Alviro Petersen has retired from international cricket following the Test series against West Indies and will take up a Kolpak deal in English county cricket. The strong suggestion is that Lancashire are the favourites to sign the opener, whose last county stint was with Somerset in 2014.

Petersen played 36 Tests, scored 2093 runs at 34.88 with five hundreds, including one on debut against India in Kolkata. He informed the South Africa management of his decision on the second day of the New Year's Test but revealed that he had considered calling it a day months before.

"It's something I started thinking about over the last six or eight months. I felt I need to move on with my career," he said. "There are some good young players coming through and I think it's about time."

After Graeme Smith stepped down in March, Petersen was the senior opening partner and absorbed a significant portion of the responsibility that came with Smith's departure. He stood at slip next to Hashim Amla, the man who took over the leadership from Smith, and played an active role in mentoring the younger batsmen who came into the squad.

It was only five years ago that Petersen was one himself, but he stepped up to the big stage immediately with an impressive showing in tough conditions at an intimidating venue. Petersen's hundred against India at Eden Gardens was one of the few highlights in a match South Africa lost comprehensively and he listed it as one of his happiest moments in the game. "Just when I walked onto the field at Eden Gardens making my debut, that was one of my best moments," he said.

Petersen went on to play eight more matches before he was dropped in favour of Jacques Rudolph, who returned from England in a streak of good form. Petersen's response was a century for South Africa A on a green pitch in Potchefstroom against the touring Australians and when Rudolph underwhelmed, Petersen was recalled. He scored a century in his comeback match against Sri Lanka in Cape Town and earned a reputation for silencing the critics when it mattered most.

He formed a solid opening stand with Smith which totaled 52 innings, amounted to 2113 runs at an average of 42.36 and made his most significant contribution in South Africa's successful mission for the Test mace. Petersen's 182 at Headingley was instrumental in securing a draw for South Africa, which allowed them to maintain a series lead over England. "It was one of the more satisfying hundreds I have scored. I knew I had to pull through," Petersen said.

South Africa won the next game at Lord's and claimed the top Test ranking, which barring a few weeks in 2014, they have held on to since. But Petersen himself has struggled to maintain those standards. He was overshadowed by his new partner Dean Elgar, who has already scored three centuries from 15 Tests and faced pressure from Stiaan van Zyl, who, like Petersen, scored a hundred on debut. Petersen admitted that took a toll on him.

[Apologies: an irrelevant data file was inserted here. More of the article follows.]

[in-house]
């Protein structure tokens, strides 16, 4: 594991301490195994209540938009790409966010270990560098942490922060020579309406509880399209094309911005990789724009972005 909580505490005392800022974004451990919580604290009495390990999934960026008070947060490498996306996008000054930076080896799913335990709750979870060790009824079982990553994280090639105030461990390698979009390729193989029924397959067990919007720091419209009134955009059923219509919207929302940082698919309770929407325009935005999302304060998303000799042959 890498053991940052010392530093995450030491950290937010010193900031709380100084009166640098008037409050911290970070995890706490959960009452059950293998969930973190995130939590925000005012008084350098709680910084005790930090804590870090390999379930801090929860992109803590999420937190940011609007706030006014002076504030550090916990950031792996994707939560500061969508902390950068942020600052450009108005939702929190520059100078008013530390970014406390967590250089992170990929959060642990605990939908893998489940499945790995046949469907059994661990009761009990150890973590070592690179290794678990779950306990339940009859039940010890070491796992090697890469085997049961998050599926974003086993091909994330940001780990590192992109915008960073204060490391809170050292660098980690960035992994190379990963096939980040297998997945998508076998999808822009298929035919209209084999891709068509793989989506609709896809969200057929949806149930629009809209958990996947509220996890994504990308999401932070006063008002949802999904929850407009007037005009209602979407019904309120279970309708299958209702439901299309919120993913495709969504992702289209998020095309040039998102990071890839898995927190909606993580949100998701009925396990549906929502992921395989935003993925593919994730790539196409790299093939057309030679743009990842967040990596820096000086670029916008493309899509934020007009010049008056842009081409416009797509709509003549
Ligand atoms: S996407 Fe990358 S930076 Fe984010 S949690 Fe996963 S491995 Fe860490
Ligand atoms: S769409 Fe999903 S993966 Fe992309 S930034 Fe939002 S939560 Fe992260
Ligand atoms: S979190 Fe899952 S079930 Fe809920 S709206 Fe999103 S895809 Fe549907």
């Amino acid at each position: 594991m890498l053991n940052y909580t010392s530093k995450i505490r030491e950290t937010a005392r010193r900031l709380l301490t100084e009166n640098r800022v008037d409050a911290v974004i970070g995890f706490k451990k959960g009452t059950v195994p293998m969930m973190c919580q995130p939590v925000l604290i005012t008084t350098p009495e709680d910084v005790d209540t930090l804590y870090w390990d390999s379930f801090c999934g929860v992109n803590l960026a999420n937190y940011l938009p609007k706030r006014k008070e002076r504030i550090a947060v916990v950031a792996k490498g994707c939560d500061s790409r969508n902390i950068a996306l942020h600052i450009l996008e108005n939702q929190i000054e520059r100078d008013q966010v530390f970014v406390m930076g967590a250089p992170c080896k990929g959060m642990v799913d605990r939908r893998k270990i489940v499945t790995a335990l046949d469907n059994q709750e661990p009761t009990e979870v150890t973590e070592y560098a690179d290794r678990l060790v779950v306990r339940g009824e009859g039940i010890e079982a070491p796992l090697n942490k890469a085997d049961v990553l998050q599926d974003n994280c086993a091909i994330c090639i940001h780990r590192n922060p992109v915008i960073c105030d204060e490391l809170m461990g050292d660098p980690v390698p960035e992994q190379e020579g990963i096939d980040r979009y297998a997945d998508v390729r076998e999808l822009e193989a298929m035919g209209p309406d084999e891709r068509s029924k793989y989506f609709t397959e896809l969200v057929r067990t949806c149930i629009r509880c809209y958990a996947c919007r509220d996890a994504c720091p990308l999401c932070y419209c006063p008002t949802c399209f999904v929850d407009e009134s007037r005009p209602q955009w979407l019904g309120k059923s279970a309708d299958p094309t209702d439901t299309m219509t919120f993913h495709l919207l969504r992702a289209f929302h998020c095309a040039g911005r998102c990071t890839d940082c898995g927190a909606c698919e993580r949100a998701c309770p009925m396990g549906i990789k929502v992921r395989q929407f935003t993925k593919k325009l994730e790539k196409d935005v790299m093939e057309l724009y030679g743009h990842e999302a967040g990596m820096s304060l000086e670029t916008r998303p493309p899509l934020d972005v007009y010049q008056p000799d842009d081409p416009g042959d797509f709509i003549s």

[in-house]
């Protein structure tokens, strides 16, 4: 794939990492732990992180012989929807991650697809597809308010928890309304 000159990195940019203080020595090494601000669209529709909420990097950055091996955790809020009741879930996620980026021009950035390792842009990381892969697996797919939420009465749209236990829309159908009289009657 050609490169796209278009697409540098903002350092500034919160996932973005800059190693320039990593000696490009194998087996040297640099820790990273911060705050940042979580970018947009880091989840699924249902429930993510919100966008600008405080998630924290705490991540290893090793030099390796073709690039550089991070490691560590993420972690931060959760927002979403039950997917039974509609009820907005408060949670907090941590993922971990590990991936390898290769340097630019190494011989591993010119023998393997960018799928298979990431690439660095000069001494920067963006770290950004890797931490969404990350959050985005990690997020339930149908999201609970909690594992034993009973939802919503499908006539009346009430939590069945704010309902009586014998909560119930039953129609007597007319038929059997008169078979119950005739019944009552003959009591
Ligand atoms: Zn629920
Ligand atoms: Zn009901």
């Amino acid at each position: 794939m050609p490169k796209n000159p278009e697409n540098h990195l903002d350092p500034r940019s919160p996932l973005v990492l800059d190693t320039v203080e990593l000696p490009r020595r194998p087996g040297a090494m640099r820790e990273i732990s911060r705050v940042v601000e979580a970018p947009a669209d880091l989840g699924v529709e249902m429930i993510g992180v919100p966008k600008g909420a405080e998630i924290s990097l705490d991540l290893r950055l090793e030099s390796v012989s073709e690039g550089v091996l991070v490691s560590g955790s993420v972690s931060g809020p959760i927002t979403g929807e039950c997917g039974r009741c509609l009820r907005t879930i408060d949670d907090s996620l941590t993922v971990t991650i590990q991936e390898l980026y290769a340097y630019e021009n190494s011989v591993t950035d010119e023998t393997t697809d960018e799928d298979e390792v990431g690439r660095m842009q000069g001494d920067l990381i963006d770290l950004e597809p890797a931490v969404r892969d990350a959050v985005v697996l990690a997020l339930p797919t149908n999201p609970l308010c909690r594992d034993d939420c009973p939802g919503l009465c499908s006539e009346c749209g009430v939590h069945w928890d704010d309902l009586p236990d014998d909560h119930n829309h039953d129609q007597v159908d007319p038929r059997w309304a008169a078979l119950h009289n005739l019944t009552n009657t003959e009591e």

"It was frustrating in the last couple of months and I would have liked to have scored more," he said. "I was a little bit disappointed because I prided myself on getting in and getting big hundreds."

In his last 27 innings, Petersen did not manage a single century although he got 14 scores over 20, including three half-centuries, and retained the support of both the coach, Russell Domingo, and Amla. Until the end, both said they expected a big score was "around the corner for Petersen", but it never came.

Petersen's final innings lasted only ten minutes and ended with an inside-edge onto his stumps. Only then, did he realise it was over. "I can't even remember the last couple of overs last night but when I walked off the field and I realised I was out, that was the first time I started thinking about it all," he said. "If I could play that innings again, I'd do it differently."

What Petersen does not regret is the timing of his decision. Even though he leaves South Africa as a team in transition, he is confident the calibre of the players coming through will ensure the process continues smoothly. "South Africa has got a great leadership group. Players move on but the game will always remain," he said. "South Africa is in good hands."

According to Domingo, Petersen is to thank for some of that because of what he gave to a team culture that the batsman said he will most. "It's a big loss for our team. He has been a stalwart. There has been a lot of criticism about him, and unfairly so, because he is a standout player for us," Domingo said. Amla also paid tribute: "He has been wonderful for us and handles himself exceptionally well both on and off the field."

South Africa's next Test assignment is six months away, in Bangladesh, which gives them enough time to consider a replacement. In that time, there are six rounds of the first-class competition to be played and a series between South Africa A and the England Lions, in which van Zyl is expected to open. "We've got a good nucleus of players so even though Alviro is not easy to replace, hopefully we will find the right guy," Domingo said.

Firdose Moonda is ESPNcricinfo's South Africa correspondent